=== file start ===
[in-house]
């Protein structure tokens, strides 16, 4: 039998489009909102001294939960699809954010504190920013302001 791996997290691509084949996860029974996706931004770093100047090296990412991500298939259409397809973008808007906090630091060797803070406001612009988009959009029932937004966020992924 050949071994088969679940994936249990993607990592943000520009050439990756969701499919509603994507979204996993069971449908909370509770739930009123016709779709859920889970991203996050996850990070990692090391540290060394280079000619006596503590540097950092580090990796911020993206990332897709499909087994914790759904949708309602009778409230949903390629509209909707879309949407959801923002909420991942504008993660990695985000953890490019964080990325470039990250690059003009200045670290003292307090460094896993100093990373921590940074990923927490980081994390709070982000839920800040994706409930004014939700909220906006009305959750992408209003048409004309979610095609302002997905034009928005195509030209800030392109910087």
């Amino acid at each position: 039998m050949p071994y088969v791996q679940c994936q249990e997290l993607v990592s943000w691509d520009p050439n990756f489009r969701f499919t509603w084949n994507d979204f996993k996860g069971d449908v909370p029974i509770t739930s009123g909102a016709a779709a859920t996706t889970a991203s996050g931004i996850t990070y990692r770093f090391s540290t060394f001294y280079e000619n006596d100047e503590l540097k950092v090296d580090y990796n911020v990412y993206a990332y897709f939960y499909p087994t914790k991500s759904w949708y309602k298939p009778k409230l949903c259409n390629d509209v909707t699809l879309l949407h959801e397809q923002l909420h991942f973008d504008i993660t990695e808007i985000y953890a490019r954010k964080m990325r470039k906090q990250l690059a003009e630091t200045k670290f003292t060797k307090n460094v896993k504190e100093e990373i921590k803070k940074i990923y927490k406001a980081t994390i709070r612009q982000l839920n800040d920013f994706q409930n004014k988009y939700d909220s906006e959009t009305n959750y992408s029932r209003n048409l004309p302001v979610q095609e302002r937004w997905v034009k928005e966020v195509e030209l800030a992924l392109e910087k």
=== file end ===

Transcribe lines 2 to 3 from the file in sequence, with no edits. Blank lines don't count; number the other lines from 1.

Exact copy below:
């Protein structure tokens, strides 16, 4: 039998489009909102001294939960699809954010504190920013302001 791996997290691509084949996860029974996706931004770093100047090296990412991500298939259409397809973008808007906090630091060797803070406001612009988009959009029932937004966020992924 050949071994088969679940994936249990993607990592943000520009050439990756969701499919509603994507979204996993069971449908909370509770739930009123016709779709859920889970991203996050996850990070990692090391540290060394280079000619006596503590540097950092580090990796911020993206990332897709499909087994914790759904949708309602009778409230949903390629509209909707879309949407959801923002909420991942504008993660990695985000953890490019964080990325470039990250690059003009200045670290003292307090460094896993100093990373921590940074990923927490980081994390709070982000839920800040994706409930004014939700909220906006009305959750992408209003048409004309979610095609302002997905034009928005195509030209800030392109910087």
């Amino acid at each position: 039998m050949p071994y088969v791996q679940c994936q249990e997290l993607v990592s943000w691509d520009p050439n990756f489009r969701f499919t509603w084949n994507d979204f996993k996860g069971d449908v909370p029974i509770t739930s009123g909102a016709a779709a859920t996706t889970a991203s996050g931004i996850t990070y990692r770093f090391s540290t060394f001294y280079e000619n006596d100047e503590l540097k950092v090296d580090y990796n911020v990412y993206a990332y897709f939960y499909p087994t914790k991500s759904w949708y309602k298939p009778k409230l949903c259409n390629d509209v909707t699809l879309l949407h959801e397809q923002l909420h991942f973008d504008i993660t990695e808007i985000y953890a490019r954010k964080m990325r470039k906090q990250l690059a003009e630091t200045k670290f003292t060797k307090n460094v896993k504190e100093e990373i921590k803070k940074i990923y927490k406001a980081t994390i709070r612009q982000l839920n800040d920013f994706q409930n004014k988009y939700d909220s906006e959009t009305n959750y992408s029932r209003n048409l004309p302001v979610q095609e302002r937004w997905v034009k928005e966020v195509e030209l800030a992924l392109e910087k």